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The Story Behind the Harland And Wolff Cranes (Samson and Goliath)

The Story Behind the Harland And Wolff Cranes (Samson and Goliath)

The iconic Harland and Wolff cranes are marvels of engineering that have become Belfast’s most famous landmarks.

The yellow gantry cranes, dominating the dock’s skyline, have become enduring symbols of the city’s shipbuilding history.

The cranes, which were constructed by Krupp, a German engineering firm, are a stone’s throw from both Titanic Belfast and the SS Nomadic.

Below, you’ll find info on everything from the history of the Harland and Wolff shipyard to the story behind the now-iconic cranes.

Some quick need-to-knows about the Harland and Wolff Cranes 

Harland and Wolff cranes map


Although a visit to see the Harland and Wolff cranes from afar is fairly straightforward, there are a few need-to-knows that’ll make your visit that bit more enjoyable.

1. Location

The Harland and Wolff Cranes are located in the Harland and Wolff shipyard at Queen’s Island in Belfast. It’s next to what is referred to as the Titanic Quarter.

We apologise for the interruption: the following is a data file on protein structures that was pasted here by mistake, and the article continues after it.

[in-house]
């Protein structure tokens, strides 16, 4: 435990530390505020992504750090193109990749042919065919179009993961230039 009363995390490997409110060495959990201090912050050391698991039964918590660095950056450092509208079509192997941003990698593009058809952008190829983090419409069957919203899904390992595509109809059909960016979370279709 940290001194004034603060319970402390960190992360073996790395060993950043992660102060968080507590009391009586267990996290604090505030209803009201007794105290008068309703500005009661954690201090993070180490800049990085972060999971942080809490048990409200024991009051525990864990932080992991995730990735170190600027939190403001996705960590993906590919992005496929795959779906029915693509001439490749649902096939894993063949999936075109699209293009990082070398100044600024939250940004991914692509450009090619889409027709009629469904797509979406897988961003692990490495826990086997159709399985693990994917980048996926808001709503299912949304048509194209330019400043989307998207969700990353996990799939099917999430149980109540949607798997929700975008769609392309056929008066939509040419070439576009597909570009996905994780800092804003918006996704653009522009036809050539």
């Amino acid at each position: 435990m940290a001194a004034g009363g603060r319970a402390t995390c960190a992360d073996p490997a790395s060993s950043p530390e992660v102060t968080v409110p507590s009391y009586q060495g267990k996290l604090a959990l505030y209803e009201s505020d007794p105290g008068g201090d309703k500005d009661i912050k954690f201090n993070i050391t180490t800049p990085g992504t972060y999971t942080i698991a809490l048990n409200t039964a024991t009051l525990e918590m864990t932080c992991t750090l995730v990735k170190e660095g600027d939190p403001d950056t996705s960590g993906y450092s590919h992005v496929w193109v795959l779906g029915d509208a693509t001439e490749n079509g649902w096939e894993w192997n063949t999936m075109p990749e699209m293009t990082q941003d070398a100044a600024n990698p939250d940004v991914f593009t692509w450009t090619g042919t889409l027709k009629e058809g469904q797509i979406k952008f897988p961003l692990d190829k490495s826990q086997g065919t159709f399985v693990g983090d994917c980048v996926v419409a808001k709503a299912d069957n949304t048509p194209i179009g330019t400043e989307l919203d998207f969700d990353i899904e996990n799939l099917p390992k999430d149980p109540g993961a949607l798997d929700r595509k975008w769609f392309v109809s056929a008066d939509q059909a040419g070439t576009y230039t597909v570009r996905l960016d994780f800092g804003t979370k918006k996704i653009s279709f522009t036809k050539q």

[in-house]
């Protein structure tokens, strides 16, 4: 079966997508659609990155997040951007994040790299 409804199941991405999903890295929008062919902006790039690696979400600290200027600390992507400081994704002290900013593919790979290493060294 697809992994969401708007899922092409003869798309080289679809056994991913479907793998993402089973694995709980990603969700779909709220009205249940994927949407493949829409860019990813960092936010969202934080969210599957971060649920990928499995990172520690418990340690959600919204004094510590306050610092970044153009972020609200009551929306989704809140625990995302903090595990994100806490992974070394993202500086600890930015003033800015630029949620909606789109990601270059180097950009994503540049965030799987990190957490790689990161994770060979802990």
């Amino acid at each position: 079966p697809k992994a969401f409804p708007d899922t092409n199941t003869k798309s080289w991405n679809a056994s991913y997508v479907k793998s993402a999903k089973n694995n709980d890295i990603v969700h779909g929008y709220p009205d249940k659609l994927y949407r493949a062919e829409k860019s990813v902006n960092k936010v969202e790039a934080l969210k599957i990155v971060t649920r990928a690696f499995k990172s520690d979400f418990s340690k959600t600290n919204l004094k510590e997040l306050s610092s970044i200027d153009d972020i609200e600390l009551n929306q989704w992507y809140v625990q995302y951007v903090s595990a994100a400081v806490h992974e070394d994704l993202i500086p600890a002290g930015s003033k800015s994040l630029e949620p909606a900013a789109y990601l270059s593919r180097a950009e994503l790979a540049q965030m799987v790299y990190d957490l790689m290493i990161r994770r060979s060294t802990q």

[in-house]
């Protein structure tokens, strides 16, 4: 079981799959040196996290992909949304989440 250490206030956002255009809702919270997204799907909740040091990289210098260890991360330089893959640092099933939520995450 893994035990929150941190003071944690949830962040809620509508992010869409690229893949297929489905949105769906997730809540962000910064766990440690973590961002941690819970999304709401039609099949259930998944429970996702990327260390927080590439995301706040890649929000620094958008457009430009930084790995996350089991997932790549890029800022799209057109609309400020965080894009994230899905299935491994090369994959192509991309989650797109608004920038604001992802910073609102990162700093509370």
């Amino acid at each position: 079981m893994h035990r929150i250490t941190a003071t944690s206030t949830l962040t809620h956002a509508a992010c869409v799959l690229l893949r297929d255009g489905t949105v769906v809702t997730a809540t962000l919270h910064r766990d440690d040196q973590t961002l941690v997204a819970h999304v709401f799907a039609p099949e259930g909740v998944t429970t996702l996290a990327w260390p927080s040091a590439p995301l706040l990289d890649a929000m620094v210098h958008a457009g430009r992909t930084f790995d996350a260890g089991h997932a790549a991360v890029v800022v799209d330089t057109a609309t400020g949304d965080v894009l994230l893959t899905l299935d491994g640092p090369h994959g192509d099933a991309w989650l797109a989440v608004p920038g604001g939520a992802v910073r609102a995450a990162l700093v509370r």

2. Part of the iconic ship makers

The cranes are known locally as ‘Samson and Goliath’ and were part of the Harland and Wolff shipbuilding company. The iconic ship makers were the biggest employer in Belfast in the early 1900s and constructed over 1,700 vessels, including the Titanic.

3. Where to get a good view of them 

While they dominate the city skyline from almost anywhere in Belfast, if you walk around to the Titanic Hotel (here on Maps) you will get one of the better views. From there, you can see them in their full glory as the hotel is just across from the shipyard.


The history of Harland and Wolff

Harland and Wolff was founded in 1861 by Edward James Harland and Gustav Wilhelm Wolff. Harland had previously purchased a small shipyard on Queen’s Island in Belfast with Wolff as his assistant. 

The company quickly achieved success through small yet significant innovations, such as replacing wooden decks with iron ones and increasing ship capacity by giving the hulls a flatter bottom.